We take notice of everything around us, read or listen to the news, buy books, watch others, listen to podcasts and debates to add even more to the imaginary suitcase of information and knowledge. But how often do we think about how the most important thing for our existence works?
How many times per minute does our heart beat? How many litres of blood are pumped by the most important muscle in the body in the same period of time and how many times do we breathe in 60 seconds? What warms up our body? Why do children not feel responsibility and what is the fever good for?
Have you ever listened to the heartbeat of your partner, husband, child, father …? Have you ever harmonized your breath with the person you just embraced? Have you ever felt after cold exposure how cold blood flows into the centre of your body, how you shake as if you put your wet fingers in an electrical plug and how your blood vessels open in the limbs with increasing minutes? Do you know why this happens? Do you know your body?
We spend so much time learning about things, people, animals, food, nature, countries at the other end of the world, cities at other continents, but we rarely have time to get to know our own body, even though we spend with it 24 hours a day, seven days a week, whole life.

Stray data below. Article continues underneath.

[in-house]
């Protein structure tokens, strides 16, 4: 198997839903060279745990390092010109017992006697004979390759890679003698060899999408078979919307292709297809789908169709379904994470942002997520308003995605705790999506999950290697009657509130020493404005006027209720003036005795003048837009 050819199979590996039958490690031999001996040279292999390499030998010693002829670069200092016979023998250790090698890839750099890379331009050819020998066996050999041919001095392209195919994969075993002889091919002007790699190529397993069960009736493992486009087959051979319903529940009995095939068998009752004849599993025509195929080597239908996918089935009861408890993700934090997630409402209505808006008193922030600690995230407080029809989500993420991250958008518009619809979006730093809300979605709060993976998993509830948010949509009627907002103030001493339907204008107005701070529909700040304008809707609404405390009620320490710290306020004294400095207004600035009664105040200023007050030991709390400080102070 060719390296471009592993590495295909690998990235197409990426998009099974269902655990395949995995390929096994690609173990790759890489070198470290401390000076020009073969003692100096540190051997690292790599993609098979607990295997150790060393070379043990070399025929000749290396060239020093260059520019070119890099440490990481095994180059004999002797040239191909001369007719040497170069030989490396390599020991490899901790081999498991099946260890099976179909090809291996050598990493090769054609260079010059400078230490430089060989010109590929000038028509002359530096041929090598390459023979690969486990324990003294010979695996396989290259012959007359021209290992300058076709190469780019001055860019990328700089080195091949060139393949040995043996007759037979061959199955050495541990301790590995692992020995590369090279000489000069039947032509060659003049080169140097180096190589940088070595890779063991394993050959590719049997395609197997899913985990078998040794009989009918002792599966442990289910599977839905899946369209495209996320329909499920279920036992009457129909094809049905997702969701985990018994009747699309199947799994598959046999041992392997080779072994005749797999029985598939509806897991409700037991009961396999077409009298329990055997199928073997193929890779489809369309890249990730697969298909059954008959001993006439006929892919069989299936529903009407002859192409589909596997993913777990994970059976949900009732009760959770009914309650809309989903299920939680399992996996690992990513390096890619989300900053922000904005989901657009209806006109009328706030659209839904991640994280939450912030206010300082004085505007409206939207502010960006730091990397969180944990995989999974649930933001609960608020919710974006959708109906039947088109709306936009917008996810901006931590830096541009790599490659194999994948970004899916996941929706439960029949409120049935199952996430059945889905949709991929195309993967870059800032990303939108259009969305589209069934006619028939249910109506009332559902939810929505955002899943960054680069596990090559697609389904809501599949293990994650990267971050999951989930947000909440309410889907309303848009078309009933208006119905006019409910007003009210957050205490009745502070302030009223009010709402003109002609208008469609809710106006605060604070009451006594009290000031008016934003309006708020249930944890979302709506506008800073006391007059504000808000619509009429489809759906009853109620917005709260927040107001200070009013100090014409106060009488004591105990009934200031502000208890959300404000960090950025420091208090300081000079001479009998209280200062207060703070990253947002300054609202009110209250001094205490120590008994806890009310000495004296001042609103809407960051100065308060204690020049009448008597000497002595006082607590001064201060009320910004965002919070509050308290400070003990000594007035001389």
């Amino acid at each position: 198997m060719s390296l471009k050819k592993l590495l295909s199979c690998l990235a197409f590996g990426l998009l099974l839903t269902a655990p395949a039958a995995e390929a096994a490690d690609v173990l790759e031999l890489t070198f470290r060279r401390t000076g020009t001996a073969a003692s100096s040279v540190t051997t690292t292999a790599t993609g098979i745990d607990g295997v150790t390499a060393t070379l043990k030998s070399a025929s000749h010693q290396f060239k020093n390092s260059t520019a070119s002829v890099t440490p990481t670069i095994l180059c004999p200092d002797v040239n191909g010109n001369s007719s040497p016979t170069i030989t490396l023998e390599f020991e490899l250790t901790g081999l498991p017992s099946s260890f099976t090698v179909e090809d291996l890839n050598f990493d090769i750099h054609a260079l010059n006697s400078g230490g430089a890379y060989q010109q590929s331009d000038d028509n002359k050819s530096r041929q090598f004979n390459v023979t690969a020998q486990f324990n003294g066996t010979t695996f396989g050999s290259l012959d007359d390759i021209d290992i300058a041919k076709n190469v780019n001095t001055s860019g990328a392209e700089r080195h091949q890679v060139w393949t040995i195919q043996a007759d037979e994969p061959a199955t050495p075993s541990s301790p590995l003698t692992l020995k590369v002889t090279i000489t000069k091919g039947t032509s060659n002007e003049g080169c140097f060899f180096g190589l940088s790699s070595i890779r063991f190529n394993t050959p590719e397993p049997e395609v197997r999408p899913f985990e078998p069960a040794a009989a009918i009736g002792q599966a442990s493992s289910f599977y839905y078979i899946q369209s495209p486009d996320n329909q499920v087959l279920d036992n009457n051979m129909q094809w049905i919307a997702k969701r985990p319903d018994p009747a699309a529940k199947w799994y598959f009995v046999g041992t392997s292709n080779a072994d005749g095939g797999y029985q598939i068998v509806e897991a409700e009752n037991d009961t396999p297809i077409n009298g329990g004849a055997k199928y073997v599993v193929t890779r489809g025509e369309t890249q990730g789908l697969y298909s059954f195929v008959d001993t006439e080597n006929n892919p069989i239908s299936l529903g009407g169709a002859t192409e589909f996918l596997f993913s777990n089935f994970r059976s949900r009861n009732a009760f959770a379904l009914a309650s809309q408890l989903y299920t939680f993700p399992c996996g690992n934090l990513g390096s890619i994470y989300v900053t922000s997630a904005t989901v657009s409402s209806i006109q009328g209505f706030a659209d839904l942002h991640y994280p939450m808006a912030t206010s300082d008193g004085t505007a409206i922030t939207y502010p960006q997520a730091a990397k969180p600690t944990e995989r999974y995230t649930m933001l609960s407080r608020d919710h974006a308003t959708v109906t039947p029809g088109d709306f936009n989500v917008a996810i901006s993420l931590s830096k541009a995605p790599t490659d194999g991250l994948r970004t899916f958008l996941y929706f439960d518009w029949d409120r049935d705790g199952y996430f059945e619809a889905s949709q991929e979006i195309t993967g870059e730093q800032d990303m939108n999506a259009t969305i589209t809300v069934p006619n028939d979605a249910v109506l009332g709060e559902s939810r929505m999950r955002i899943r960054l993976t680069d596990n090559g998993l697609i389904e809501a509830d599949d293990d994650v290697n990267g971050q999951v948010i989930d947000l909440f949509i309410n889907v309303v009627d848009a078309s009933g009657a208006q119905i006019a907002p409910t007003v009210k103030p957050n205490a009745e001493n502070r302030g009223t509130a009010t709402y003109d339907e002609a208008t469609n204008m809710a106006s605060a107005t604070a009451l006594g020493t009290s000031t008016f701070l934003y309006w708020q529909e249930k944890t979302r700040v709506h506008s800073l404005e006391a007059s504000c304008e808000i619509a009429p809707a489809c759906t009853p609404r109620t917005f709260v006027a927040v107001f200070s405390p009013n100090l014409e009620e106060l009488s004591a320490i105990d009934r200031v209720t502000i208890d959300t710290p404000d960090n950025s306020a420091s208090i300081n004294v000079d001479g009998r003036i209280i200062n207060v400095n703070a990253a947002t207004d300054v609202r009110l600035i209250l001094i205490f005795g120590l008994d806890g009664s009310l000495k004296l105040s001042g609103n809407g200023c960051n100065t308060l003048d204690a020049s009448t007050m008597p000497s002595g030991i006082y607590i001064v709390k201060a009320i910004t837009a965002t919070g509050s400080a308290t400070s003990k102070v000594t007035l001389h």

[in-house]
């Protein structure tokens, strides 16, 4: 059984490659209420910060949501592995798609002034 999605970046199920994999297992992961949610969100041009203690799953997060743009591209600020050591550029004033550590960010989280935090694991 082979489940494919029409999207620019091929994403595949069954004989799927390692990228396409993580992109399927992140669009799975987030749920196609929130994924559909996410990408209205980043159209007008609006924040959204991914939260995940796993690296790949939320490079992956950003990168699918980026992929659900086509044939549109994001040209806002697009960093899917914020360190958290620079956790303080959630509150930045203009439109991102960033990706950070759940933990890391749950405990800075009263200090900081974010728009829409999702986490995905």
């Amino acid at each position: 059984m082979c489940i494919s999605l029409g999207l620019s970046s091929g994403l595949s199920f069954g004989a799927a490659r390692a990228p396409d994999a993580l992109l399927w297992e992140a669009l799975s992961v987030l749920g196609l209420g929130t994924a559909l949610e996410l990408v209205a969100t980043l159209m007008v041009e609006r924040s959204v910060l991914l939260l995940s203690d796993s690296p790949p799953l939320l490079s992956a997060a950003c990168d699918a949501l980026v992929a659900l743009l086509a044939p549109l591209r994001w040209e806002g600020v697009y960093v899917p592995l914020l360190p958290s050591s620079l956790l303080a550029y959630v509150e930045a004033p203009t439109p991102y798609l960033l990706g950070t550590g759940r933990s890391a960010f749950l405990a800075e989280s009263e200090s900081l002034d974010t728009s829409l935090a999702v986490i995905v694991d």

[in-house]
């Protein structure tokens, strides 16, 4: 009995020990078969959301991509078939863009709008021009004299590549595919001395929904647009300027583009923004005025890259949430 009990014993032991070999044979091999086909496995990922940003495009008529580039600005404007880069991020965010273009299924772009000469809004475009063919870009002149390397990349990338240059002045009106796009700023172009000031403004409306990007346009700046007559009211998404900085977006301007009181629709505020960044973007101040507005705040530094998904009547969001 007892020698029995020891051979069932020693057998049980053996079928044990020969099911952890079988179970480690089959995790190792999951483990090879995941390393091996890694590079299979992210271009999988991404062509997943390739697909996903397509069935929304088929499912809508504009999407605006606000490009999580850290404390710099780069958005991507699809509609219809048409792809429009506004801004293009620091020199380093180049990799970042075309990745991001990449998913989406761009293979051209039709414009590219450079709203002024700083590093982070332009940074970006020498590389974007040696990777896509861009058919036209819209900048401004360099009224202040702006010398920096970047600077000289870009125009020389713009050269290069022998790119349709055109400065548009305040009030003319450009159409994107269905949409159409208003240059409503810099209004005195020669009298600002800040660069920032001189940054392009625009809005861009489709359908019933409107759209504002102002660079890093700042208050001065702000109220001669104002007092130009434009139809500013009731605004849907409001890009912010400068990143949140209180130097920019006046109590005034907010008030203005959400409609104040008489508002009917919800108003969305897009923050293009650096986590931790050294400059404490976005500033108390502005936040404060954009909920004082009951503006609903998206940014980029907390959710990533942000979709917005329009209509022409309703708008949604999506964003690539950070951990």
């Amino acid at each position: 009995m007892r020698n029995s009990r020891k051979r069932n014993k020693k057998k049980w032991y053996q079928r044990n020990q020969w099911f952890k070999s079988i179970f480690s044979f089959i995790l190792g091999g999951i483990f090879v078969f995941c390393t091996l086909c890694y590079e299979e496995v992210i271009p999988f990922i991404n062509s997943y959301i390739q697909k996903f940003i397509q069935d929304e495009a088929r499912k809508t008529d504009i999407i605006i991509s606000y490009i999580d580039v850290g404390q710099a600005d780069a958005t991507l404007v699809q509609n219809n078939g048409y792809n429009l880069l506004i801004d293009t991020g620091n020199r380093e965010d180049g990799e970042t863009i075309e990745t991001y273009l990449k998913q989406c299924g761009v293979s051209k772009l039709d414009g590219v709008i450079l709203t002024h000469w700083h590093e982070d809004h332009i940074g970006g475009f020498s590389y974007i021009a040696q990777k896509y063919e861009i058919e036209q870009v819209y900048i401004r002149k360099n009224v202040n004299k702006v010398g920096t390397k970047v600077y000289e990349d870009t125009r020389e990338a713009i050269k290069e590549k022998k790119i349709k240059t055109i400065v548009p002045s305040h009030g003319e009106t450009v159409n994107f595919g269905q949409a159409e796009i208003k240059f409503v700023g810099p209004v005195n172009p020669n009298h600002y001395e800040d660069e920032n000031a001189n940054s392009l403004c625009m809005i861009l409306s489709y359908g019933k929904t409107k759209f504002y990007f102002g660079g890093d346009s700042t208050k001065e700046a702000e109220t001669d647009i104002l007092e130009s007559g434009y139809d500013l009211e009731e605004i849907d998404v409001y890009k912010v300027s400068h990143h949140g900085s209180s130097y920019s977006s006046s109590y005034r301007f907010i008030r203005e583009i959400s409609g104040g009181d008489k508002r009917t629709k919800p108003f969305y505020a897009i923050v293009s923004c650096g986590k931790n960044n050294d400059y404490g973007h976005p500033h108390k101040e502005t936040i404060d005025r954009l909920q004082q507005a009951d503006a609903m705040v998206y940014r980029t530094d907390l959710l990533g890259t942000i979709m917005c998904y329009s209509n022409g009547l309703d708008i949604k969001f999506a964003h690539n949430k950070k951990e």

Knowing your body does not mean knowing only the names of all muscles and bones. It means understanding the mechanisms which allow us to eat, drink, sleep, exercise, read and do all the things we do every day. A person who takes his body for a walk on unknown roads (such as cold exposure) should know his body way better. However, learning how it works is not the end of the curriculum. Knowledge needs to be put into practice.
Next time when you get in the icy water, close your eyes and feel your body. Focus on how the brain activity decreases, perceive how the heartbeat slows down and the breath deepens, the diaphragm pushes the organs down and gives the lungs maximum room for a good, deep breath as the vessels in the hands and legs contract and the movement in them slows down. Then rely on your hypothalamus, the part of the brain that cares about you in the cold and knows what’s best for you and won’t let you down. It will shake you, if necessary, put goose bumps on and send your brain signals about the temperature of the water you are in. The body is fragile and strong at the same time. It has encoded simple primitive instincts that keep us alive as well as complex systems that make us think, feel ourselves, and consider our actions.
The human body, mine, yours, Wim’s and Martin’s, is in many things similar to other bodies, and different in many aspects also. It doesn’t matter who lasts longer in the icy water and how long can he hold his breath after a cycle of 30 inhales and exhales. The Wim Hof method is, among other things, about knowing one’s own body, its possibilities, abilities, desires, feelings…
Let’s enjoy this year to get to know our body. Let’s not do things mechanically. Let’s turn off our autopilot and feel every breath, step, every dive into the icy water. Let’s forget the words for a moment – the body doesn’t need them to tell us anything. Let’s watch its non-verbal signals: pain, excitement, exhaustion, enthusiasm, thoughts, emotions. Let’s occasionally give our body room for solitude to discover what hides in itself, how it works and what it wants from us at the moment.